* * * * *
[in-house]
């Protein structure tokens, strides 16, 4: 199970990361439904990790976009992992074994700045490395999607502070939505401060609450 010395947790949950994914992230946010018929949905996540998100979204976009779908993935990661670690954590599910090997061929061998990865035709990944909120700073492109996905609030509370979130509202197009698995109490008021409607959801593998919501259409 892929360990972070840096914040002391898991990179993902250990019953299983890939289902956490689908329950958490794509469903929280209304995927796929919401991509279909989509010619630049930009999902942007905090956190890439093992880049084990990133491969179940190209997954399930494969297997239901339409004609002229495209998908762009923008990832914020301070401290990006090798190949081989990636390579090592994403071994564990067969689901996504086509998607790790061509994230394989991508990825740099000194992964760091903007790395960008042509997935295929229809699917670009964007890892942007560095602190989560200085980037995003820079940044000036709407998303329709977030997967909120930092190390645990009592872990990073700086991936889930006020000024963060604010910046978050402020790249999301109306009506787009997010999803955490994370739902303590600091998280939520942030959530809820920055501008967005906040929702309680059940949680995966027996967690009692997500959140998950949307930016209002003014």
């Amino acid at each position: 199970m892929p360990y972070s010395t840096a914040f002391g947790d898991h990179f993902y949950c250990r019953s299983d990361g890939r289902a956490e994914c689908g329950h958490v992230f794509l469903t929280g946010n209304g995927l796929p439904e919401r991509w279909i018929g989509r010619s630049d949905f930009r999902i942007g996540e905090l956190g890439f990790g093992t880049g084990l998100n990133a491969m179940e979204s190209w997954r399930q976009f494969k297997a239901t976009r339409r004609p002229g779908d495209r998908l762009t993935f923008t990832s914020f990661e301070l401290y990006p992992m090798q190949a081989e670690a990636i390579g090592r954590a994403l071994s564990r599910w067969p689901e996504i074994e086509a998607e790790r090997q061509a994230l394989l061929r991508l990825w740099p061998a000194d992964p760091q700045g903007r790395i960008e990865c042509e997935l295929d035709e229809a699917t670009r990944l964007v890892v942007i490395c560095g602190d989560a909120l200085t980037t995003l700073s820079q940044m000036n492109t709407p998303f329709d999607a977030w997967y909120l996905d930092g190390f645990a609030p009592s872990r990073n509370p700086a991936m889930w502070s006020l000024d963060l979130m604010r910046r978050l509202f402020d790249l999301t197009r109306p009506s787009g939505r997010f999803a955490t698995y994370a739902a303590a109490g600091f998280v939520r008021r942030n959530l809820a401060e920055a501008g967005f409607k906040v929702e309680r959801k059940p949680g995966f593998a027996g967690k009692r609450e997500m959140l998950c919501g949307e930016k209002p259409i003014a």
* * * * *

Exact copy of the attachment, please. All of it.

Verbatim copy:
[in-house]
């Protein structure tokens, strides 16, 4: 199970990361439904990790976009992992074994700045490395999607502070939505401060609450 010395947790949950994914992230946010018929949905996540998100979204976009779908993935990661670690954590599910090997061929061998990865035709990944909120700073492109996905609030509370979130509202197009698995109490008021409607959801593998919501259409 892929360990972070840096914040002391898991990179993902250990019953299983890939289902956490689908329950958490794509469903929280209304995927796929919401991509279909989509010619630049930009999902942007905090956190890439093992880049084990990133491969179940190209997954399930494969297997239901339409004609002229495209998908762009923008990832914020301070401290990006090798190949081989990636390579090592994403071994564990067969689901996504086509998607790790061509994230394989991508990825740099000194992964760091903007790395960008042509997935295929229809699917670009964007890892942007560095602190989560200085980037995003820079940044000036709407998303329709977030997967909120930092190390645990009592872990990073700086991936889930006020000024963060604010910046978050402020790249999301109306009506787009997010999803955490994370739902303590600091998280939520942030959530809820920055501008967005906040929702309680059940949680995966027996967690009692997500959140998950949307930016209002003014």
């Amino acid at each position: 199970m892929p360990y972070s010395t840096a914040f002391g947790d898991h990179f993902y949950c250990r019953s299983d990361g890939r289902a956490e994914c689908g329950h958490v992230f794509l469903t929280g946010n209304g995927l796929p439904e919401r991509w279909i018929g989509r010619s630049d949905f930009r999902i942007g996540e905090l956190g890439f990790g093992t880049g084990l998100n990133a491969m179940e979204s190209w997954r399930q976009f494969k297997a239901t976009r339409r004609p002229g779908d495209r998908l762009t993935f923008t990832s914020f990661e301070l401290y990006p992992m090798q190949a081989e670690a990636i390579g090592r954590a994403l071994s564990r599910w067969p689901e996504i074994e086509a998607e790790r090997q061509a994230l394989l061929r991508l990825w740099p061998a000194d992964p760091q700045g903007r790395i960008e990865c042509e997935l295929d035709e229809a699917t670009r990944l964007v890892v942007i490395c560095g602190d989560a909120l200085t980037t995003l700073s820079q940044m000036n492109t709407p998303f329709d999607a977030w997967y909120l996905d930092g190390f645990a609030p009592s872990r990073n509370p700086a991936m889930w502070s006020l000024d963060l979130m604010r910046r978050l509202f402020d790249l999301t197009r109306p009506s787009g939505r997010f999803a955490t698995y994370a739902a303590a109490g600091f998280v939520r008021r942030n959530l809820a401060e920055a501008g967005f409607k906040v929702e309680r959801k059940p949680g995966f593998a027996g967690k009692r609450e997500m959140l998950c919501g949307e930016k209002p259409i003014a």